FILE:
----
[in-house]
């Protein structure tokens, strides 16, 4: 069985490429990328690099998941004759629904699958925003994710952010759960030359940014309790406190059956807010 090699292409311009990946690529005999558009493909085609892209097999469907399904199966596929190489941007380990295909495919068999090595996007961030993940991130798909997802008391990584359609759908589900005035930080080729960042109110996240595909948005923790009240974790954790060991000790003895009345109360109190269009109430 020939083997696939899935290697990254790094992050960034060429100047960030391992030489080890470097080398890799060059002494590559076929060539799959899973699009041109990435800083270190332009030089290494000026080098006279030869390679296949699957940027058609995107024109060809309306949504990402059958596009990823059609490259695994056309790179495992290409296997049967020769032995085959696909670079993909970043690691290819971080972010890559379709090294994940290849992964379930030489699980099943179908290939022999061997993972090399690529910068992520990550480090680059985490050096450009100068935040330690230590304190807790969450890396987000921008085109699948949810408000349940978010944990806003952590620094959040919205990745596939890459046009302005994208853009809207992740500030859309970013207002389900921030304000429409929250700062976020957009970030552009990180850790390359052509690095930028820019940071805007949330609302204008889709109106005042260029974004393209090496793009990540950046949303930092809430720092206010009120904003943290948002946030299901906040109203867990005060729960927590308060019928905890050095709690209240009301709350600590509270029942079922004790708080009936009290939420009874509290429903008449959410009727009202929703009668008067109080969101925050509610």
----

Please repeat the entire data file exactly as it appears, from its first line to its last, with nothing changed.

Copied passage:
[in-house]
């Protein structure tokens, strides 16, 4: 069985490429990328690099998941004759629904699958925003994710952010759960030359940014309790406190059956807010 090699292409311009990946690529005999558009493909085609892209097999469907399904199966596929190489941007380990295909495919068999090595996007961030993940991130798909997802008391990584359609759908589900005035930080080729960042109110996240595909948005923790009240974790954790060991000790003895009345109360109190269009109430 020939083997696939899935290697990254790094992050960034060429100047960030391992030489080890470097080398890799060059002494590559076929060539799959899973699009041109990435800083270190332009030089290494000026080098006279030869390679296949699957940027058609995107024109060809309306949504990402059958596009990823059609490259695994056309790179495992290409296997049967020769032995085959696909670079993909970043690691290819971080972010890559379709090294994940290849992964379930030489699980099943179908290939022999061997993972090399690529910068992520990550480090680059985490050096450009100068935040330690230590304190807790969450890396987000921008085109699948949810408000349940978010944990806003952590620094959040919205990745596939890459046009302005994208853009809207992740500030859309970013207002389900921030304000429409929250700062976020957009970030552009990180850790390359052509690095930028820019940071805007949330609302204008889709109106005042260029974004393209090496793009990540950046949303930092809430720092206010009120904003943290948002946030299901906040109203867990005060729960927590308060019928905890050095709690209240009301709350600590509270029942079922004790708080009936009290939420009874509290429903008449959410009727009202929703009668008067109080969101925050509610």